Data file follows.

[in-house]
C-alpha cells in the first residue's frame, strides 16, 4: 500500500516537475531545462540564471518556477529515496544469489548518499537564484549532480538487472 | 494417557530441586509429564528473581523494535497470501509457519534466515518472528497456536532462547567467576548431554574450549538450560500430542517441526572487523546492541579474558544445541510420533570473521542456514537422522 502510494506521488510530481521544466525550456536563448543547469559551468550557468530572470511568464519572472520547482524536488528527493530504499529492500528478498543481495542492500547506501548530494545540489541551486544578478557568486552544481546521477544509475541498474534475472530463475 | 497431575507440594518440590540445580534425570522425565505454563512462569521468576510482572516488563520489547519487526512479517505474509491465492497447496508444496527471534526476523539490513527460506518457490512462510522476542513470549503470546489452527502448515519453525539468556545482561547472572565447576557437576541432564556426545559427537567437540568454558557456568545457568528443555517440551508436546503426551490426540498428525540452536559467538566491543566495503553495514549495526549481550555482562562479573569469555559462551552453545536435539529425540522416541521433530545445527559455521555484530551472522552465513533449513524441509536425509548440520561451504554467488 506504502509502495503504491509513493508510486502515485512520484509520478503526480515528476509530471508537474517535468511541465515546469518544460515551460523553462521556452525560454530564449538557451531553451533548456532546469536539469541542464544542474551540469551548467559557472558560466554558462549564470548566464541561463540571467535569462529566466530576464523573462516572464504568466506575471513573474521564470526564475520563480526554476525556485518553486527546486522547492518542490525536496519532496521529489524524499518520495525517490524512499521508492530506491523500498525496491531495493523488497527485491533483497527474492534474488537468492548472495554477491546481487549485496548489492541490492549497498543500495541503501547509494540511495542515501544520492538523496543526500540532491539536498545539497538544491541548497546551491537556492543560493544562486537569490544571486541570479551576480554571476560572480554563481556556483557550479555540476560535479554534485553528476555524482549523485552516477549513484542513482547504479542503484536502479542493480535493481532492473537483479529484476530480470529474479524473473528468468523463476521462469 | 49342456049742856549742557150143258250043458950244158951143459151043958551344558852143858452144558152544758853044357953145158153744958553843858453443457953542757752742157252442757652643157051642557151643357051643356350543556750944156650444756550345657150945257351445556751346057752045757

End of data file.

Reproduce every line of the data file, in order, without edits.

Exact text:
[in-house]
C-alpha cells in the first residue's frame, strides 16, 4: 500500500516537475531545462540564471518556477529515496544469489548518499537564484549532480538487472 | 494417557530441586509429564528473581523494535497470501509457519534466515518472528497456536532462547567467576548431554574450549538450560500430542517441526572487523546492541579474558544445541510420533570473521542456514537422522 502510494506521488510530481521544466525550456536563448543547469559551468550557468530572470511568464519572472520547482524536488528527493530504499529492500528478498543481495542492500547506501548530494545540489541551486544578478557568486552544481546521477544509475541498474534475472530463475 | 497431575507440594518440590540445580534425570522425565505454563512462569521468576510482572516488563520489547519487526512479517505474509491465492497447496508444496527471534526476523539490513527460506518457490512462510522476542513470549503470546489452527502448515519453525539468556545482561547472572565447576557437576541432564556426545559427537567437540568454558557456568545457568528443555517440551508436546503426551490426540498428525540452536559467538566491543566495503553495514549495526549481550555482562562479573569469555559462551552453545536435539529425540522416541521433530545445527559455521555484530551472522552465513533449513524441509536425509548440520561451504554467488 506504502509502495503504491509513493508510486502515485512520484509520478503526480515528476509530471508537474517535468511541465515546469518544460515551460523553462521556452525560454530564449538557451531553451533548456532546469536539469541542464544542474551540469551548467559557472558560466554558462549564470548566464541561463540571467535569462529566466530576464523573462516572464504568466506575471513573474521564470526564475520563480526554476525556485518553486527546486522547492518542490525536496519532496521529489524524499518520495525517490524512499521508492530506491523500498525496491531495493523488497527485491533483497527474492534474488537468492548472495554477491546481487549485496548489492541490492549497498543500495541503501547509494540511495542515501544520492538523496543526500540532491539536498545539497538544491541548497546551491537556492543560493544562486537569490544571486541570479551576480554571476560572480554563481556556483557550479555540476560535479554534485553528476555524482549523485552516477549513484542513482547504479542503484536502479542493480535493481532492473537483479529484476530480470529474479524473473528468468523463476521462469 | 49342456049742856549742557150143258250043458950244158951143459151043958551344558852143858452144558152544758853044357953145158153744958553843858453443457953542757752742157252442757652643157051642557151643357051643356350543556750944156650444756550345657150945257351445556751346057752045757